Thinkabit Lab Brings World of Creative Engineering to Middle School Students

By John B.B. Freeman

San Diego, Calif., Jan. 22, 2015 — A group of curious middle-school students at Feaster Middle STEAM Academy in Chula Vista recently was immersed into a world of creative engineering via Thinkabit Lab, an outgrowth of UC San Diego’s K-16 Programs.Children work with a microprocessor in the Thinkabit lab

A hands-on lab, Thinkabit adds an “A” for art to the traditional STEM curriculum of science, technology, engineering, and mathematics. Taught at Qualcomm's headquarters in Sorrento Valley, the coursework inspires students to be creative while they learn to grasp complex engineering concepts.

Saura Naderi, a UC San Diego engineering physics graduate who later helped launch MyLab at Calit2’s Qualcomm Institute, instructs the sessions, motivating her students to enjoy the process of designing and coding as they build imaginative projects. Through the MyLab program, Naderi worked with more than 400 K-12 students and their teachers from eight schools in the San Diego Unified School District, including Lincoln and Morse High Schools in southeast San Diego and the Town and Country Learning Center in central San Diego.

“It never ceases to amaze me what these kids come up with,” says Naderi, an engineer and career development specialist at Qualcomm, which presents the programs. “They don’t have limits in their own head. To give these kids that flexibility and that empowerment, it’s probably one of the first times in their childhood they get to own something that’s completely theirs.”

A current UCSD-TV video, titled “STEAM Powered: Fueling Student Interest in Engineering,” profiles the sessions at Feaster School, one of the first schools to participate in Thinkabit Lab. Throughout the year, K-16 Programs will present similar on-site programs to area schools.

Founded in 2010, K-16 Programs also directs Academic Connections, which this summer will again present its successful three-week immersion program at UC San Diego. Geared toward high-achieving high school students, the college-level curriculum includes such courses as bioinformatics, mechanical engineering, fluid mechanics, and marine biology – subjects not usually offered at most area high schools.

Instructors are UC San Diego doctoral students who design and then personally instruct the coursework. Students interact with top-tier researchers, instructors and graduate students in their classes and labs.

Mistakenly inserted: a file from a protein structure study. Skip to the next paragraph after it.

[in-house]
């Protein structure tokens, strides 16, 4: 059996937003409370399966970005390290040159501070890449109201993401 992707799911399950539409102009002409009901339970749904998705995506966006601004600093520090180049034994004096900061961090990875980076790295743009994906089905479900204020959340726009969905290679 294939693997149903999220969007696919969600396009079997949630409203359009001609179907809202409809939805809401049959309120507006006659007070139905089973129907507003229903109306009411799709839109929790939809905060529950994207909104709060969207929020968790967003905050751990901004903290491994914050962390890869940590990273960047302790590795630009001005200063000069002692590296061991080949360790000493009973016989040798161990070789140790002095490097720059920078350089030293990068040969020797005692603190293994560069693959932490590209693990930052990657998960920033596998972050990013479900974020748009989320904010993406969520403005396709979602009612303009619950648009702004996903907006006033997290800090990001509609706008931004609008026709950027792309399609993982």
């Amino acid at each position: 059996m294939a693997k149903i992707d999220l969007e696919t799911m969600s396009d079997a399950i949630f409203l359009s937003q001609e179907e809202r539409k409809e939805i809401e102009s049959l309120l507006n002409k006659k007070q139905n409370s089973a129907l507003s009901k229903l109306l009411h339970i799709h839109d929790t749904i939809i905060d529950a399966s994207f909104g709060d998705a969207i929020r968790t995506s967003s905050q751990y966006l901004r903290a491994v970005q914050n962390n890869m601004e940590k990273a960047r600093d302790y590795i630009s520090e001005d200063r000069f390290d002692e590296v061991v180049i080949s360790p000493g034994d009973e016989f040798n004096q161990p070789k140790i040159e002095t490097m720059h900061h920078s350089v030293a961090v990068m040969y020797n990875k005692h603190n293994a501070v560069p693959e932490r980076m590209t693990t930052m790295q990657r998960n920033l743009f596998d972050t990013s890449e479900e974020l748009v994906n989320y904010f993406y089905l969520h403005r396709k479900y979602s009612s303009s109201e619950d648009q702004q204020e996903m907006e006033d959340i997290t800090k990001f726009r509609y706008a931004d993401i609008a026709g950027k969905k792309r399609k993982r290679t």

K-16 Programs also offers “Global Environmental Leadership and Sustainability,” a series of summer immersion courses at the University of Hawai’i-Hilo, the University of New Mexico (Los Alamos) and the University of Arizona (Biosphere 2).

An expanded version of the course will be offered this summer, presented in partnership with Scripps Institution of Oceanography. Students will study for one week in San Diego, followed by a second week in Washington, DC.

“I’m exceptionally proud that we’ve positively impacted the lives of tens of thousands of young people,” said Abeyta, who’s also assistant dean of community engagement at Extension. “What’s most fulfilling to me and our staff is that we’re integral to the intellectual growth and personal development of the next generation of college graduates.”

Academic Connections, which instructed more than 500 students from all over the world in 2014, is part of a larger strategy by Chancellor Pradeep K. Khosla to connect with diverse communities and establish closer academic ties to the university.

The origins of the Academic Connections program date back to 2001 when Luciano Corazza, a visiting education professor from Johns Hopkins University, founded a summer residential learning program at UC San Diego aimed at top high-school students. The program was a cooperative venture between Extension and UC San Diego Office of Student Affairs.

“That first year, we had 137 students, including one from England,” recalled Abeyta, who was involved in the initial start-up. “Our vision has always been to expose these students to a level of education that they wouldn’t normally receive in high school.”

Reality Changers, a local non-profit foundation that partners with Academic Connections to serve low-income students who aspire to attend college, also traces its origins to 2001.

That’s the year that the group’s founder, Christopher Yanov, was inspired after taking a course taught by Extension Dean Mary L. Walshok. Though at the time he only had $300 to his name, Yanov was well on his way to earning four college degrees in five years, including from UC San Diego (’99) and the University of San Diego.

“He was absolutely determined to give back to his neighborhood,” recalled Walshok. “So I suggested a pathway for him to think about how he could transform his ideas into a working reality. He’s truly created a force for good that benefits deserving young people.”

Since then, Reality Changers has helped more than 500 local students – low-income and at-risk – obtain college scholarships and financial aid packages valued at $60 million.

Chancellor Khosla’s office has enabled many of these students to receive discounted fees to the program, which, in turn, serves as a pipeline for scholarships to UC San Diego. In addition to Reality Changers, K-16 Programs partners with the following non-profits, among others:

  • Jacobs Center for Neighborhood Innovation
  • Barrio Logan College Institute
  • San Diego Youth Symphony
  • Promise to Kids
  • Imperial Valley Unified School District

“Each of these partnerships reflect our commitment to serving the wider community,” said Abeyta. “Together, we provide a foundation of confidence so that our pre-college students believe in themselves and their abilities.”

Media Contacts

John B.B. Freeman, (858) 534-9955,
Tiffany Fox, (858) 246-0353,